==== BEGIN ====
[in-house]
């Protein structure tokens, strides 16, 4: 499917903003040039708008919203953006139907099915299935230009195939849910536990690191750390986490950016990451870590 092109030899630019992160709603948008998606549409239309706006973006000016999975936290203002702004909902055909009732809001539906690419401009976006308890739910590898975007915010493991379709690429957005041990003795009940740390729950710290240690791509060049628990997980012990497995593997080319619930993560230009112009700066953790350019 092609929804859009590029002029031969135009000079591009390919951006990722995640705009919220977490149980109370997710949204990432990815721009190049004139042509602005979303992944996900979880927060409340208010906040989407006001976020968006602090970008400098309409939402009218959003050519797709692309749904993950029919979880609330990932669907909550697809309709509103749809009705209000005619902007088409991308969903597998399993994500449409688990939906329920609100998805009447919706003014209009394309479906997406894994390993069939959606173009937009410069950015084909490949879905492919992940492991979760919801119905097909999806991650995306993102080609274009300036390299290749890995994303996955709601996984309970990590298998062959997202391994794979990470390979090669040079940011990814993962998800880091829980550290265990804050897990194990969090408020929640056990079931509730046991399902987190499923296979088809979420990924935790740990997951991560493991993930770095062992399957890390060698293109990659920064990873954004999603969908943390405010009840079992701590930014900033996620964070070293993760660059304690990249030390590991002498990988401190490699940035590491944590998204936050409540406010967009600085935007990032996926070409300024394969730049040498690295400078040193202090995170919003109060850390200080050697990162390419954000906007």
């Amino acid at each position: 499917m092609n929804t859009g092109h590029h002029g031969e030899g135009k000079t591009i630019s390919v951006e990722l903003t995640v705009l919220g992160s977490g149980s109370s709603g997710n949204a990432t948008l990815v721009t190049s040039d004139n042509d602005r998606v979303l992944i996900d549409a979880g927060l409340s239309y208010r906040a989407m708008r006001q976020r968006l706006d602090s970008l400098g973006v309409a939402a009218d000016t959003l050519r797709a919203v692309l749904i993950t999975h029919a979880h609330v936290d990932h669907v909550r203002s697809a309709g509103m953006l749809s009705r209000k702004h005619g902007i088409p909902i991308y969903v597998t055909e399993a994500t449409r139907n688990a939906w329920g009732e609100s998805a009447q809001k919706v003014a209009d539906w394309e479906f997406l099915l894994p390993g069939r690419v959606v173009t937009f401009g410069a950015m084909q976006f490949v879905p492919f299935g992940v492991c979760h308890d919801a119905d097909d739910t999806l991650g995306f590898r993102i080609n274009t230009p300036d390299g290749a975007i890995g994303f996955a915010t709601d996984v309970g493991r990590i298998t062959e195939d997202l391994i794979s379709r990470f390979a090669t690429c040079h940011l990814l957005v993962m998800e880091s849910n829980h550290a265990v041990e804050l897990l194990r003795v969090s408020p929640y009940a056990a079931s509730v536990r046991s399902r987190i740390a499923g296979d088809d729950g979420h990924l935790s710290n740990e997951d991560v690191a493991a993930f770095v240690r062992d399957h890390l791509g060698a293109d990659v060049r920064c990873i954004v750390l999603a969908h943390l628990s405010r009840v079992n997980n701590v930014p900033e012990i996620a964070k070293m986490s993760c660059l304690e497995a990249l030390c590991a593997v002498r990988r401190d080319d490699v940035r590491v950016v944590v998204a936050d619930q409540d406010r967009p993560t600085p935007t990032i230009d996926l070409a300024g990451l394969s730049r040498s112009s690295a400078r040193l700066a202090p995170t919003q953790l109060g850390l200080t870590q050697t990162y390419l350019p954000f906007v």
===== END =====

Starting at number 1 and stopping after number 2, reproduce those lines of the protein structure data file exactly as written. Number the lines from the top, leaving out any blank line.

[in-house]
């Protein structure tokens, strides 16, 4: 499917903003040039708008919203953006139907099915299935230009195939849910536990690191750390986490950016990451870590 092109030899630019992160709603948008998606549409239309706006973006000016999975936290203002702004909902055909009732809001539906690419401009976006308890739910590898975007915010493991379709690429957005041990003795009940740390729950710290240690791509060049628990997980012990497995593997080319619930993560230009112009700066953790350019 092609929804859009590029002029031969135009000079591009390919951006990722995640705009919220977490149980109370997710949204990432990815721009190049004139042509602005979303992944996900979880927060409340208010906040989407006001976020968006602090970008400098309409939402009218959003050519797709692309749904993950029919979880609330990932669907909550697809309709509103749809009705209000005619902007088409991308969903597998399993994500449409688990939906329920609100998805009447919706003014209009394309479906997406894994390993069939959606173009937009410069950015084909490949879905492919992940492991979760919801119905097909999806991650995306993102080609274009300036390299290749890995994303996955709601996984309970990590298998062959997202391994794979990470390979090669040079940011990814993962998800880091829980550290265990804050897990194990969090408020929640056990079931509730046991399902987190499923296979088809979420990924935790740990997951991560493991993930770095062992399957890390060698293109990659920064990873954004999603969908943390405010009840079992701590930014900033996620964070070293993760660059304690990249030390590991002498990988401190490699940035590491944590998204936050409540406010967009600085935007990032996926070409300024394969730049040498690295400078040193202090995170919003109060850390200080050697990162390419954000906007």